3. UN World Ocean Assessment
The United Nations World Ocean Assessment (www.worldoceanassessment.org) uses the Drivers-Pressures-State-Impacts-Response (DPSIR) framework (Fig. 1) as a basis on which to build its structure and organize its content. The DPSIR, in turn, clearly identifies the place of assessment of environmental condition (the State) within a broad management framework. The purpose of SOME assessments is to fulfill the need of measuring the “State” in order to design new government policy “Responses” as well as to gauge the effectiveness of those already implemented.
The DPSIR framework suggests at least three possible approaches for structuring any SOME assessment: 1) Pressures; 2) Habitats; and 3) Ecosystem Services. Using Pressures to structure an assessment has the advantages that the associated human activities are commonly linked with data collection and reporting structures for regulatory compliance purposes. For instance, permits that are issued for offshore oil and gas development require specific monitoring and reporting obligations be met by operators. Pressures are linked to socioeconomic benefits that states derive from marine based industries and the inclusion of socioeconomic aspects is a key component of the World Ocean Assessment.
Using marine habitats to structure an assessment has the advantage that habitat is the property that inherently integrates many ecosystem features, including higher and lower trophic level species, water quality, oceanographic conditions and many types of anthropogenic pressures. The cumulative aspect of multiple pressures affecting the same habitat, that is often lost in sector-based environmental reporting, is captured by using habitats as reporting and assessment units.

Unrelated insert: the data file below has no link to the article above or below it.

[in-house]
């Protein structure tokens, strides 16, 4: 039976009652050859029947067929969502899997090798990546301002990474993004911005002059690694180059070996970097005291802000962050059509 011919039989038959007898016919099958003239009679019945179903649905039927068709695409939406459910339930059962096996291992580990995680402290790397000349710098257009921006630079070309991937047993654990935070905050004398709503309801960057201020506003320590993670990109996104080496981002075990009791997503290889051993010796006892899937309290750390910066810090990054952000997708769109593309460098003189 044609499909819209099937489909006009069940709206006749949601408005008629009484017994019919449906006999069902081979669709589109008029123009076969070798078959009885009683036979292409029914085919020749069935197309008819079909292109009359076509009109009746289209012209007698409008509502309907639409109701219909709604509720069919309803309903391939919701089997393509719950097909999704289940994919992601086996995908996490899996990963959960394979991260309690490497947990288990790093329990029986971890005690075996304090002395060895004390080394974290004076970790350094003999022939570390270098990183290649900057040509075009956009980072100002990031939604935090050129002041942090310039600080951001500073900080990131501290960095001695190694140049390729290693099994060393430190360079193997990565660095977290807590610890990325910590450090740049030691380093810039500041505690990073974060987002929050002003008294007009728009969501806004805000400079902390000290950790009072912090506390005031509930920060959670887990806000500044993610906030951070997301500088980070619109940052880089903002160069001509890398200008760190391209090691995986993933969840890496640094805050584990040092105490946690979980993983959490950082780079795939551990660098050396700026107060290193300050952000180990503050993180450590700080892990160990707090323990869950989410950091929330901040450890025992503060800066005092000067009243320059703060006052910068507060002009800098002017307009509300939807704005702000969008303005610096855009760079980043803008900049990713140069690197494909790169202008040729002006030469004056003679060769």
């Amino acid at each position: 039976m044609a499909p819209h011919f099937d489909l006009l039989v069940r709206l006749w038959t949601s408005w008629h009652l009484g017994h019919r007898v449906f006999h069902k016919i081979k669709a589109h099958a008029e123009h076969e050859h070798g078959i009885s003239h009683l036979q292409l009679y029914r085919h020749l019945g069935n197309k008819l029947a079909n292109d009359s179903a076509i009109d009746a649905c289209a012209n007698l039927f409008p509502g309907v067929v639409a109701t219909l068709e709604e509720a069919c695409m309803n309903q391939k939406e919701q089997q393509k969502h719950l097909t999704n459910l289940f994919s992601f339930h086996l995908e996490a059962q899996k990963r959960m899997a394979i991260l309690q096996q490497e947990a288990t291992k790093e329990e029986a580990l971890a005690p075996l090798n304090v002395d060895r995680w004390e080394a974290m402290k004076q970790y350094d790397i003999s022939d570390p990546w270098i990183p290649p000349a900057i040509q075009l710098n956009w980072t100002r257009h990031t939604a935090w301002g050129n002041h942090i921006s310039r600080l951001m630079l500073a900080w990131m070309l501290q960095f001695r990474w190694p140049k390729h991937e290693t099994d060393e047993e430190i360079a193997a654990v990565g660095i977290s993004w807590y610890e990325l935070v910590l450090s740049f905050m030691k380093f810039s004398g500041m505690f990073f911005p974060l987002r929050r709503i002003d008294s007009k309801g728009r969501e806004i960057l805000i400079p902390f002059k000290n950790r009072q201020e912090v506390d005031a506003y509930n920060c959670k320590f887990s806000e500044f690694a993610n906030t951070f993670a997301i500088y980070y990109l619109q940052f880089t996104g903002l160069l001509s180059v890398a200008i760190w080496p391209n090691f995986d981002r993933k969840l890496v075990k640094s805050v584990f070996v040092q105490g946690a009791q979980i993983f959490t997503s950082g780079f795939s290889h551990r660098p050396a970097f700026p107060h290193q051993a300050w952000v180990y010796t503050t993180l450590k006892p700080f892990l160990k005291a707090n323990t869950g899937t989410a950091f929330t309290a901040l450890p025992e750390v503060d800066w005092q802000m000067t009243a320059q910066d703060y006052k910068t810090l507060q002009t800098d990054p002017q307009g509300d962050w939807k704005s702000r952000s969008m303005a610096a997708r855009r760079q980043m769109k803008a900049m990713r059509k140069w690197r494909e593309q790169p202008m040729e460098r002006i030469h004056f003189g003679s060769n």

Figure 1. Drivers-Pressures-State-Impact-Response (DPSIR) Framework as used by the UN World Ocean Assessment in relation to the ocean environment. Drivers result in Pressures that have an effect on the State of the environment (the assessment of which is the purpose of SOME reporting). The implementation of monitoring is required to gauge the effectiveness of policy Responses.
Using ecosystem services to structure an assessment follows the approach of the Millennium Ecosystem Assessment. This has the key advantage of broad acceptance in environmental reporting. It includes provisioning services (food, construction materials, renewable energy, coastal protection) while highlighting regulating services and quality-of-life services that are not captured using a pressures or habitats approach to structuring the assessment.
Given that all three approaches have their own particular advantages, the Group of Experts recommends that a combination of all three approaches should be included in the structure of SOME Assessments as far as possible.